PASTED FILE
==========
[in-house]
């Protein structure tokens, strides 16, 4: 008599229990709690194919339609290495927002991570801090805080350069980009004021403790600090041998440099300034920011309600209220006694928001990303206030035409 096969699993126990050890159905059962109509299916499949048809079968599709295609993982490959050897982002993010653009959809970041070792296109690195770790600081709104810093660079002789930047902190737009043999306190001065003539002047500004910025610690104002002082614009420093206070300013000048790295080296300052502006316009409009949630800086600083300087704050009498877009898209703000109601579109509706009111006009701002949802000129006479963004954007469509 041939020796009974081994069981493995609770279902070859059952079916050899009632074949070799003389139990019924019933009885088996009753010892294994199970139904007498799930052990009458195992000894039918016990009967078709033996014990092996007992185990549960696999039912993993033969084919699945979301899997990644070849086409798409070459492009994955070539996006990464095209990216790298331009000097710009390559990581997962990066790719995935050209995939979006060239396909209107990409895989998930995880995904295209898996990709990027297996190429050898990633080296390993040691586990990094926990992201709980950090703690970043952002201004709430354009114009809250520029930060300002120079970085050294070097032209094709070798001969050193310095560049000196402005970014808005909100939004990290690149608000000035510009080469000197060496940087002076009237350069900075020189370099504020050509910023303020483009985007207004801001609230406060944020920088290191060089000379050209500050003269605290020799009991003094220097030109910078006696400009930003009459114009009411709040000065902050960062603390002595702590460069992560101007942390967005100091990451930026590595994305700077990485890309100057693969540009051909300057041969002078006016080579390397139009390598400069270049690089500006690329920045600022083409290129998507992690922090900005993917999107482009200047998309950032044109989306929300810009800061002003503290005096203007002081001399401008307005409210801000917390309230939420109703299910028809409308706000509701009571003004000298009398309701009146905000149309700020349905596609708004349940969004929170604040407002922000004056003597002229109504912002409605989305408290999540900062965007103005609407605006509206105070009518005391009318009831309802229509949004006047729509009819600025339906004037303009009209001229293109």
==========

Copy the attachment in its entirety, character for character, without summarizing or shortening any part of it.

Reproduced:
[in-house]
């Protein structure tokens, strides 16, 4: 008599229990709690194919339609290495927002991570801090805080350069980009004021403790600090041998440099300034920011309600209220006694928001990303206030035409 096969699993126990050890159905059962109509299916499949048809079968599709295609993982490959050897982002993010653009959809970041070792296109690195770790600081709104810093660079002789930047902190737009043999306190001065003539002047500004910025610690104002002082614009420093206070300013000048790295080296300052502006316009409009949630800086600083300087704050009498877009898209703000109601579109509706009111006009701002949802000129006479963004954007469509 041939020796009974081994069981493995609770279902070859059952079916050899009632074949070799003389139990019924019933009885088996009753010892294994199970139904007498799930052990009458195992000894039918016990009967078709033996014990092996007992185990549960696999039912993993033969084919699945979301899997990644070849086409798409070459492009994955070539996006990464095209990216790298331009000097710009390559990581997962990066790719995935050209995939979006060239396909209107990409895989998930995880995904295209898996990709990027297996190429050898990633080296390993040691586990990094926990992201709980950090703690970043952002201004709430354009114009809250520029930060300002120079970085050294070097032209094709070798001969050193310095560049000196402005970014808005909100939004990290690149608000000035510009080469000197060496940087002076009237350069900075020189370099504020050509910023303020483009985007207004801001609230406060944020920088290191060089000379050209500050003269605290020799009991003094220097030109910078006696400009930003009459114009009411709040000065902050960062603390002595702590460069992560101007942390967005100091990451930026590595994305700077990485890309100057693969540009051909300057041969002078006016080579390397139009390598400069270049690089500006690329920045600022083409290129998507992690922090900005993917999107482009200047998309950032044109989306929300810009800061002003503290005096203007002081001399401008307005409210801000917390309230939420109703299910028809409308706000509701009571003004000298009398309701009146905000149309700020349905596609708004349940969004929170604040407002922000004056003597002229109504912002409605989305408290999540900062965007103005609407605006509206105070009518005391009318009831309802229509949004006047729509009819600025339906004037303009009209001229293109």